Merck Manual

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Some Causes and Features of Constipation

Some Causes and Features of Constipation


Examples/Common Features*


Acute constipation‡

Twisting of a loop of intestine (volvulus), hernia, adhesions, and fecal impaction

Usually vomiting, crampy abdominal pain, and a distended abdomen

Abdominal x-rays

Sometimes CT

Major acute illness, such as sepsis (a severe infection of the bloodstream)

Immediately after abdominal surgery

Recent head or spinal cord injury

Prolonged bed rest

Abdominal x-rays


Drugs with anticholinergic effects, such as antihistamines, some antidepressants, antipsychotic drugs, drugs used to treat Parkinson disease, and drugs that reduce or stop muscle spasms in the digestive tract (antispasmodic drugs)

Drugs containing certain metals (iron, aluminum, calcium, barium, or bismuth)


Calcium channel blockers

Usually constipation that begins shortly after starting a new drug

A doctor's examination to exclude other causes of constipation

Sometimes stopping the drug to see whether constipation resolves

Chronic constipation‡

Often constipation that has recently developed, persists for weeks, and gradually worsens as the tumor grows

Sometimes blood in stool (blood may be visible or detected during a doctor's examination)

Metabolic disorders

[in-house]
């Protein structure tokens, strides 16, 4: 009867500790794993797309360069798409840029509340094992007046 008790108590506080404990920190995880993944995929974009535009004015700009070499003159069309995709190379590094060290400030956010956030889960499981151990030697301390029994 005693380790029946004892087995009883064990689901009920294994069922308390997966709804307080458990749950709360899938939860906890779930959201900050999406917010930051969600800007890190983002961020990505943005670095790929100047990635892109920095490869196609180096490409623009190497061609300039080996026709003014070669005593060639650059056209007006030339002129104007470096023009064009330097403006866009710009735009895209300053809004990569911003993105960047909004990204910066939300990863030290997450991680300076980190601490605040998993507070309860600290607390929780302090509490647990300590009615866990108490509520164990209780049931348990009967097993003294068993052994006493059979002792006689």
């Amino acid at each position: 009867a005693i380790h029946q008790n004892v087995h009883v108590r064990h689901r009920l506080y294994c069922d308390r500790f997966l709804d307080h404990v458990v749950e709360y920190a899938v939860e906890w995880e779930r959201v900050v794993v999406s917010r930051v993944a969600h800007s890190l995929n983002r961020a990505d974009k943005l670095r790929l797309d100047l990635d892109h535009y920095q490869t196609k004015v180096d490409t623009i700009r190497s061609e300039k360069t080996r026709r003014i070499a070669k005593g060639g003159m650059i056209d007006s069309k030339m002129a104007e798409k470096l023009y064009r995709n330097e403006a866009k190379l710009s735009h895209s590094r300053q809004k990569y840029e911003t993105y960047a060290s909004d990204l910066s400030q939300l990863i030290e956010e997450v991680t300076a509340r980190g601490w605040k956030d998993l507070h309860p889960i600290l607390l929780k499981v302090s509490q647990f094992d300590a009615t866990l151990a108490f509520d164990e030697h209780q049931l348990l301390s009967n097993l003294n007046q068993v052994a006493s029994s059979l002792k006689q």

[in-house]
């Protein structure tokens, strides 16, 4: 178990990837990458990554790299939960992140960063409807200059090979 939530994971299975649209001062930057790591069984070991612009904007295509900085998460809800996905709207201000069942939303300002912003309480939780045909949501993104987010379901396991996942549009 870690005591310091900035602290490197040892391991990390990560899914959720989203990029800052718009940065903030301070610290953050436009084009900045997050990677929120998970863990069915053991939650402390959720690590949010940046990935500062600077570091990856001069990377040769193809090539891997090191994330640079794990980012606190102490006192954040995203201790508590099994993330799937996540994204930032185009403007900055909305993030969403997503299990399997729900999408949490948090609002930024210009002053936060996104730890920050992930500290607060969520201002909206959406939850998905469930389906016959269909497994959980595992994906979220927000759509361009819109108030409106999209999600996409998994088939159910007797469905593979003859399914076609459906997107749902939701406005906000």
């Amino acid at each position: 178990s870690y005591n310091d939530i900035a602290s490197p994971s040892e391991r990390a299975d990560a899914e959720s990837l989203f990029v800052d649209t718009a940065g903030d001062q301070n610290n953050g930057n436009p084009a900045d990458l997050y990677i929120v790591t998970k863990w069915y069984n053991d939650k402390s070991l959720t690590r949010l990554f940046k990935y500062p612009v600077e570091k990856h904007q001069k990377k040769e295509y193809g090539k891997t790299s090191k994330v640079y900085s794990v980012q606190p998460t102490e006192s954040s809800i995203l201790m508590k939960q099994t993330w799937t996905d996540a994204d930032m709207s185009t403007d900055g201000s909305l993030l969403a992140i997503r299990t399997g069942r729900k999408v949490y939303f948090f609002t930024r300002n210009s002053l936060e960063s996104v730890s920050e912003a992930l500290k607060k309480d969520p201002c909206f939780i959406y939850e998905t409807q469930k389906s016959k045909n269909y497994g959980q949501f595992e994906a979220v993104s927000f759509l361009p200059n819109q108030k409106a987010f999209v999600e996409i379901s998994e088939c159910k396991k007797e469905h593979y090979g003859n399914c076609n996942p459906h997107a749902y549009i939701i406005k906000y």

Blood tests

Central nervous system disorders (affecting the brain or spinal cord)

MRI and/or CT

Peripheral nervous system disorders (affecting nerves outside the brain and spinal cord)

A doctor’s examination

Sometimes x-rays after barium is inserted in the rectum (barium enema) and/or biopsy

Dyssynergic defecation (dysfunction affecting nerves and muscles in the pelvis that coordinate defecation)


Needing to use fingers to have a bowel movement

Pressure measurements of the anus and rectum (anorectal manometry)

Systemic disorders

A doctor’s examination

Sometimes biopsy and/or blood tests

Functional disorders

Often a sense of a blockage in the anus and/or rectum, prolonged or difficult defecation, or excessive straining

A doctor’s examination

Sometimes sigmoidoscopy

Dietary factors

Low-fiber diet or chronic laxative abuse

A doctor’s examination alone

* Features include symptoms and the results of the doctor's examination. Features mentioned are typical but not always present.

† Although a doctor's examination is always done, it is mentioned in this column only if the diagnosis can sometimes be made by the doctor's examination alone, without any testing.

‡ There is some overlap between causes of acute and chronic constipation. In particular, drugs are common causes of both.

CT = computed tomography; MRI = magnetic resonance imaging.